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Tags: average, data, Dexcom, range, standard deviation
Categories : neutral times
I just downloaded data from my Dexcom and have been taking a look at it. There’s so much data and so many different ways of looking at it; it’s hard to tell what to make of it. There are a few items I like to focus on:
Modal Day screen
- average blood sugar for the month
- average blood sugar for the past 3 months
- standard deviation
Glucose Distribution screen
- % in range for the month
- % in range for the past 3 months
Success Report screen
- compare data montly
- compare data quarterly
The average will tell me about what my A1c will be. I use this chart and I have found that comparing my Dexcom average to this chart is very close to my actual A1c.
The standard deviation will tell me if I am doing too much of a rollercoaster. Lower is better. I will confess, mine is not as low as I would like, so I know that I need to level it out.
% in range is very important to me. Knowing that I am in range 75% of the time is greatly empowering. Knowing that I am 95% in range upon waking is even more empowering. Of course, knowing I am only 50ish% in range after lunch tells me that I need to work on that area.
Comparing the data from month to month is great for trends. I can see that my average in October was less that what it was in September, which is great. I can also see that my average for the last quarter is lower than the previous quarter, so I imagine that my A1c will be lower as well.
Using the Dexcom software can be a little overwhelming (there’s so much more data available than I even mentioned), but if I focus on these few things, I feel like I have a pretty good handle on my diabetes control.
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Tags: Agamatrix, data, Freestyle, glucometer, Keynote, Wavesense
Categories : good times
I’ve been using the Keynote for about a week now, so today I sorted through all the data and made a few graphs and analyses. (Let me know if you cannot view the link)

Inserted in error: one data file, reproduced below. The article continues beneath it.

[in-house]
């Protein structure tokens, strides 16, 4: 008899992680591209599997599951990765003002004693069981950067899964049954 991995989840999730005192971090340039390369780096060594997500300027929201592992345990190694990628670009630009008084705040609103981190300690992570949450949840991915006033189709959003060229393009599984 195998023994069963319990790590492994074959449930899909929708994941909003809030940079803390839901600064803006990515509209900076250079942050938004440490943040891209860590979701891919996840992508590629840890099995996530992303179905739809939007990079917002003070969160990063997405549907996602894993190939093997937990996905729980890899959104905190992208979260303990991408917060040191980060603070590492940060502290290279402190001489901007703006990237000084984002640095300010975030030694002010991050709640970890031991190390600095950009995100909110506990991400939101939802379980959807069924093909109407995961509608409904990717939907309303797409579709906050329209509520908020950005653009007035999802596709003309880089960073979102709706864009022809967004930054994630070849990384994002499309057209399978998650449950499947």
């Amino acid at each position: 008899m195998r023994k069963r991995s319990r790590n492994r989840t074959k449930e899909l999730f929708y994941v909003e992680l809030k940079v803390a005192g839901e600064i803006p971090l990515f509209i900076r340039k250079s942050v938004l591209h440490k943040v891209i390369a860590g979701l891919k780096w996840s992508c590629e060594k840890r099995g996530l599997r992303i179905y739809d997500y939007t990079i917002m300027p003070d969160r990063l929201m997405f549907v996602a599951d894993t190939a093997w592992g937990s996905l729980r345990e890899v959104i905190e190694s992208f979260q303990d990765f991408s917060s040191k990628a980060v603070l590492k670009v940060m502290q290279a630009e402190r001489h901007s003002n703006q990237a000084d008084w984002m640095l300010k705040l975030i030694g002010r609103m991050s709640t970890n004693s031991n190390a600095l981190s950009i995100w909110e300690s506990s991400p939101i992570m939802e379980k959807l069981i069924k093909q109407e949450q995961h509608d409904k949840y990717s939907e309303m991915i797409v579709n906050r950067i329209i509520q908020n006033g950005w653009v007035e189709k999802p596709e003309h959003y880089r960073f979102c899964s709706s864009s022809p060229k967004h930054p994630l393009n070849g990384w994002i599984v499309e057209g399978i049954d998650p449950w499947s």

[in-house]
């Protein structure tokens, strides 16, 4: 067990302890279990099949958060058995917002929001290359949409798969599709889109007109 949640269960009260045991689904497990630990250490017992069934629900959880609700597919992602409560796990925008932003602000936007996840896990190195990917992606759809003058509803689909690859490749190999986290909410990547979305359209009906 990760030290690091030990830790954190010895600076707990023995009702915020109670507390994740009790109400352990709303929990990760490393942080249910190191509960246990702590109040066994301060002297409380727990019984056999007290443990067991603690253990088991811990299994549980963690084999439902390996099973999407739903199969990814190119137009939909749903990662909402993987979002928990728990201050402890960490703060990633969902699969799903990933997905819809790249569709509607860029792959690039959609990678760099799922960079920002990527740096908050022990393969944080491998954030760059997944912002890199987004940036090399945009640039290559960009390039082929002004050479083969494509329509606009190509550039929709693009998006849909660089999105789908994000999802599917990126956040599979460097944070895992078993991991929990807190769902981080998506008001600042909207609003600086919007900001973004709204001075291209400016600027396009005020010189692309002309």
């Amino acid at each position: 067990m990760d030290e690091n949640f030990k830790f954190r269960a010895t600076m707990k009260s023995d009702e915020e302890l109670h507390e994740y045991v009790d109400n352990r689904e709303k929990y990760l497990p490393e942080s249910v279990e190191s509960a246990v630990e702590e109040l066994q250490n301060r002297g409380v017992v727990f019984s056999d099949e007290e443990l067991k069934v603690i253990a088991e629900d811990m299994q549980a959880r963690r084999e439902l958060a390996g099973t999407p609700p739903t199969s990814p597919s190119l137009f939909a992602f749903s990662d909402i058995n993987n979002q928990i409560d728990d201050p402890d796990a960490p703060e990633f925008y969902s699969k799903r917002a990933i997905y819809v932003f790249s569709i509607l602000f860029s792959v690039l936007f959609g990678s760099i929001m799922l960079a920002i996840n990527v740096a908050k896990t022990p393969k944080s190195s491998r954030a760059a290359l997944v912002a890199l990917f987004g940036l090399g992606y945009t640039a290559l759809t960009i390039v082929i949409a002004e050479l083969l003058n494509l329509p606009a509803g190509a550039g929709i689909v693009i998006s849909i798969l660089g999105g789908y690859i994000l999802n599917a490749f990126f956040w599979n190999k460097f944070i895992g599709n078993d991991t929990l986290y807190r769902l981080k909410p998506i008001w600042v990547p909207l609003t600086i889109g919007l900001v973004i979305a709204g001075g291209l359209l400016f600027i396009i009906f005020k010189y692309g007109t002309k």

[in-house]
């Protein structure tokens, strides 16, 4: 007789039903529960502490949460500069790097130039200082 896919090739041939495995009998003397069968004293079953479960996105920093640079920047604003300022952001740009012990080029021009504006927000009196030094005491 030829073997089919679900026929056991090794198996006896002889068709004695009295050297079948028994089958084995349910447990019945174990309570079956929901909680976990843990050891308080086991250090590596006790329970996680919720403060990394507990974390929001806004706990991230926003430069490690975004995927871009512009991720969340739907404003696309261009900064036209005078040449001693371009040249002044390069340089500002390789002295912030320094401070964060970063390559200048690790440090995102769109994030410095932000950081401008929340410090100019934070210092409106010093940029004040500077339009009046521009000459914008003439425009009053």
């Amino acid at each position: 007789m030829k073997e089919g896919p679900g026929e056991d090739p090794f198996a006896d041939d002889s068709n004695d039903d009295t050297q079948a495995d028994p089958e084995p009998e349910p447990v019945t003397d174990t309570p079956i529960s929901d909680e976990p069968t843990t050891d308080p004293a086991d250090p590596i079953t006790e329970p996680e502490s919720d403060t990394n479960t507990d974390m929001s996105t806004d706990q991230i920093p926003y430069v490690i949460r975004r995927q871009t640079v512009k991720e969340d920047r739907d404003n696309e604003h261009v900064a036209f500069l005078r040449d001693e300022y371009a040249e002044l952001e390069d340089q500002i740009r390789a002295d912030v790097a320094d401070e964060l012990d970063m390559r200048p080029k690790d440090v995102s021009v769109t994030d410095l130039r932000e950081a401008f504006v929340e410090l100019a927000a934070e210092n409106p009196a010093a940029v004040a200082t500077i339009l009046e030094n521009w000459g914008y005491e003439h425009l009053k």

meter comparison spreadsheet
Here are some of the observations I saw from the data:
- The overall average is nearly identical. The Freestyle (for the first few days of the spreadsheet, I was using the Flash, then I switched over to the Lite. I don’t think it made much of a difference) had an average of 124.9, while the Keynote had an average of 125. UPDATE: I removed a couple lines where I only had a number for one of the meters (but not both). This resulted in a Freestyle average of 124.5 and a Keynote average of 123.5. Still not a huge difference, but in this case, the Keynote gives a LOWER average.
- The Keynote has a lower standard deviation. Freestyle’s standard deviation was 57.4, while the Keynote has only 50.5. This is very important. Lower standard deviation means fewer/less extreme values. This is what they mean by the “plus or minus 20%” or whatever. A lower standard deviation means it can be “plus or minus” by a lower amount. This indicates increased accuracy, which is what Agamatrix claims in the first place. As a result of my update in #1, the Freestyle std dev is now 57.7 and the Keynote is 49.6
- Related to #2, the Keynote produced a higher average when blood sugar was 100 or below; and a lower average when blood sugar was above 100. Again, this indicates a lower standard deviation and fewer extreme values.
- The biggest difference in standard deviation was when blood sugar was above 100. I feel that this is very important, because that means high numbers are more accurate. As such, there is lower risk of over treating a high and thereby ending up low.
If anyone wants to offer any more observations they find in the data, feel free to leave a comment below. Try to keep the comments about the differences in Freestyle vs. Wavesense and not about my numbers/care/treatment/etc.